Sarah Verbiest, DrPH, MSW, MPH has more than two decades of experience implementing strategies and evidence-based interventions to improve the health and wellness of women and infants. She has a keen interest in improving systems that contribute to missed opportunities for women, babies, and families and has produced several peer-reviewed publications on the topic. As the CDC Senior Advisor to the National Preconception Health and Health Care Initiative, Dr. Verbiest has led a group of over 100 stakeholders in a public private partnership aimed at improving the health of young adults prior to pregnancy. Her recent experience with the 4th Trimester PCORI project has provided Dr. Verbiest with valuable knowledge in designing participatory research projects with postpartum women to understand their unmet needs.
Dr. Verbiest’s current project focuses on Collaborative Innovation and Improvement Networks (CoIIN) to Reduce Infant Mortality is built on the application of human centered design thinking to improve the well woman visit. As the executive director of the Center for Maternal and Infant Health, she coordinates a team of health care professionals, researchers, and program managers who serve families with infants who are medically fragile and coordinate prevention programs to improve health across the state. As a social worker, Dr. Verbiest has a firm commitment to listening to the voices of
Women’s health from preconception through postpartum has often been overlooked and under-researched. Recently, however, there has been a growing awareness of the importance of a woman’s preconception and postpartum health on women’s future wellbeing and infant health. A large portion of Dr. Verbiest’s work has focused on promoting maternal postpartum health in particular studying how the various systems that women in the postpartum period could be changed to better fit the needs of postpartum women. Specifically, she and her team have found that flexible, integrated health care services and mother-centered care are key factors in promoting women’s health. Several organizational and policy recommendations were drafted as a result of these findings.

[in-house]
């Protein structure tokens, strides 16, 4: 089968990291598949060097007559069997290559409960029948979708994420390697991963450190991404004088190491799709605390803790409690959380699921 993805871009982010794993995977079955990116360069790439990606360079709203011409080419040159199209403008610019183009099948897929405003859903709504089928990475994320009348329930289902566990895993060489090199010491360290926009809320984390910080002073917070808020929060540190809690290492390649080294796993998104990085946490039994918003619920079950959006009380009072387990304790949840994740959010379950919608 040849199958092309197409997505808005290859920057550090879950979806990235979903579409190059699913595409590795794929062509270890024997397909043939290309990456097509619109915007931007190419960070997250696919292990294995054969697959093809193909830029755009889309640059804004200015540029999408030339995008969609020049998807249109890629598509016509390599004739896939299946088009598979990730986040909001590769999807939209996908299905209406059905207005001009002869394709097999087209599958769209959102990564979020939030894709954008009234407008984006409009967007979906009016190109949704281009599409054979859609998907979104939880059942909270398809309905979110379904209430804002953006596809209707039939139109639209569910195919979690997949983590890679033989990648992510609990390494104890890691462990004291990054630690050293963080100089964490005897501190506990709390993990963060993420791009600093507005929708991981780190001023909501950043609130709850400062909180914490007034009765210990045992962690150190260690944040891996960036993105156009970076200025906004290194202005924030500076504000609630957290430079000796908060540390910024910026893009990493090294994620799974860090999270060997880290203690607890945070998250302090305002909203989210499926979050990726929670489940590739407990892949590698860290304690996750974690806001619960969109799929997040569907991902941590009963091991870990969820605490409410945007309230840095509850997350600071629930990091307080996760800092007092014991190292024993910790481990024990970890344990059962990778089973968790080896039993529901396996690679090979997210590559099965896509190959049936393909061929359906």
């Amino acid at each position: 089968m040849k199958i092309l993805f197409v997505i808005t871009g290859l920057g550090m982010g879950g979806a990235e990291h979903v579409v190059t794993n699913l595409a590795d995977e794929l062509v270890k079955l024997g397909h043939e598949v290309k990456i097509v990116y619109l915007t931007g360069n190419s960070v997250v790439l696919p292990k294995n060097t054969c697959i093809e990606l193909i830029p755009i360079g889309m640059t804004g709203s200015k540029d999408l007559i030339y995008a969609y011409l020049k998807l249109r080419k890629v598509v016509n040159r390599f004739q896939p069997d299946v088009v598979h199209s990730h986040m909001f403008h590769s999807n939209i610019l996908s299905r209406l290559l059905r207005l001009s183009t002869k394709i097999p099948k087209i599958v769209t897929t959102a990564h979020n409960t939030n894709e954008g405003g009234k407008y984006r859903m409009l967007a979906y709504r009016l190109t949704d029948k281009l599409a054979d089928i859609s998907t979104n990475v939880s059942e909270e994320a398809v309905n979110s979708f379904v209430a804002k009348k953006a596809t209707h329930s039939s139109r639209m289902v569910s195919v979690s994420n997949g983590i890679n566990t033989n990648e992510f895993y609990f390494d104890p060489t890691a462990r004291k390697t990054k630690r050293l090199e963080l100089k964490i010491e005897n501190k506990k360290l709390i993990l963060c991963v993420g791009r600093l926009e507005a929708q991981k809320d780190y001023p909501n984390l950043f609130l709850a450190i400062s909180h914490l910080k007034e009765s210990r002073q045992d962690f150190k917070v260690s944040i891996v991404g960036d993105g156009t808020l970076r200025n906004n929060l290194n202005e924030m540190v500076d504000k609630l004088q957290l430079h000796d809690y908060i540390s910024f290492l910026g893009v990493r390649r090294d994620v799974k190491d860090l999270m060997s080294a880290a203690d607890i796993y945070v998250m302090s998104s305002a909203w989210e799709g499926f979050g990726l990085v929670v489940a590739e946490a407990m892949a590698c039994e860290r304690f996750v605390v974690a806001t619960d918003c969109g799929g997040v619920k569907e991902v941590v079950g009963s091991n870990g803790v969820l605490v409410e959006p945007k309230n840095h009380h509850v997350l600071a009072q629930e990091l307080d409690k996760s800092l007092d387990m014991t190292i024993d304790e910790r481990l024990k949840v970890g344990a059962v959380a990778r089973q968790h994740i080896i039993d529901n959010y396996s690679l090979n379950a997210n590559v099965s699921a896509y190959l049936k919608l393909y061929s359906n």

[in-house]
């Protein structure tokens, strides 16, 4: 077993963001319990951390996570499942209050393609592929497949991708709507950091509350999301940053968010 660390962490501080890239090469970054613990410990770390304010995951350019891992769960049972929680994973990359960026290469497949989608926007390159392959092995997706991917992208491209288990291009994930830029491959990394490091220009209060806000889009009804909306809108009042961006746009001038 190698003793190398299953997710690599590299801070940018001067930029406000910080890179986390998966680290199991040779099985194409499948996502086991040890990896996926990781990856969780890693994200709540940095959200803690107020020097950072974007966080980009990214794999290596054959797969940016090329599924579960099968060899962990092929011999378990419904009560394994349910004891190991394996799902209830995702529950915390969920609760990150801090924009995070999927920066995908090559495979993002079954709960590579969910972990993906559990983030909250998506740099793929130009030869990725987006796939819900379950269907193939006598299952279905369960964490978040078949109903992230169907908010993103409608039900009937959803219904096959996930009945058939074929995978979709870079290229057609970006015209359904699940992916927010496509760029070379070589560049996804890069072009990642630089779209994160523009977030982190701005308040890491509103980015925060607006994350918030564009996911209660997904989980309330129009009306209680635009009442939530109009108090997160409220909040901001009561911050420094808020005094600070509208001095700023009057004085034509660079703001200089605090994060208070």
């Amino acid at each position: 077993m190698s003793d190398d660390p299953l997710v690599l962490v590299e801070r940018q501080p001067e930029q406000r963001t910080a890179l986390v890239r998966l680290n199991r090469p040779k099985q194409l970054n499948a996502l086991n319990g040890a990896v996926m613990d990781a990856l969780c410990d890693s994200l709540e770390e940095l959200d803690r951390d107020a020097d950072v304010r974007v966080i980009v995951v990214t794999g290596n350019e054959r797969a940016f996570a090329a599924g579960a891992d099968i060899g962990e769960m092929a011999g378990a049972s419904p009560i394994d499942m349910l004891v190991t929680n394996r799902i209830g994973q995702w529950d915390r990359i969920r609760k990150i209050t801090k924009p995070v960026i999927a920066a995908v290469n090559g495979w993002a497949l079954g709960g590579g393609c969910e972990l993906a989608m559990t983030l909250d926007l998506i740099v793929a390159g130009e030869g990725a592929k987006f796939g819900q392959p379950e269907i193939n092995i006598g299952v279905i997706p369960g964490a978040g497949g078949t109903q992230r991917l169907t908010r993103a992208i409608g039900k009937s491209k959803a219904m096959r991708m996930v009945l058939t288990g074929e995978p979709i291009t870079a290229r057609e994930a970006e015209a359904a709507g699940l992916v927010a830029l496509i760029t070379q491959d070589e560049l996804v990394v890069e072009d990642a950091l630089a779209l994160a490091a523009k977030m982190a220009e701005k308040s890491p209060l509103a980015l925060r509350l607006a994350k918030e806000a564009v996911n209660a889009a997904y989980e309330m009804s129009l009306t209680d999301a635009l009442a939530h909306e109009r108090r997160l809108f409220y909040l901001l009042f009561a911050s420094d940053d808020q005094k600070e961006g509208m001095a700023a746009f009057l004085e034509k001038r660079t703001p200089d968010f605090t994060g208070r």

In addition to studying the systems that interact with postpartum women, Dr. Verbiest has had the opportunity to research the unmet needs of postpartum women and their barriers to health care. The research which Dr. Verbiest has conducted has also covered in depth analysis of the current healthcare system and its impact on women’s health. This research has focused on identifying how to advance and improve healthcare systems to better serve the needs of women.
Dr. Verbiest has held several honorable positions, including the Fellow, William Friday Fellowship on Human Relations, Wildacres Leadership Initiative (WLI) in 2005, Board Member, William Friday Fellowship on Human Relations, WLI in 2015, and John A. Tate Early Career Scholars for Children in Need Distinguished Professorship in 2018.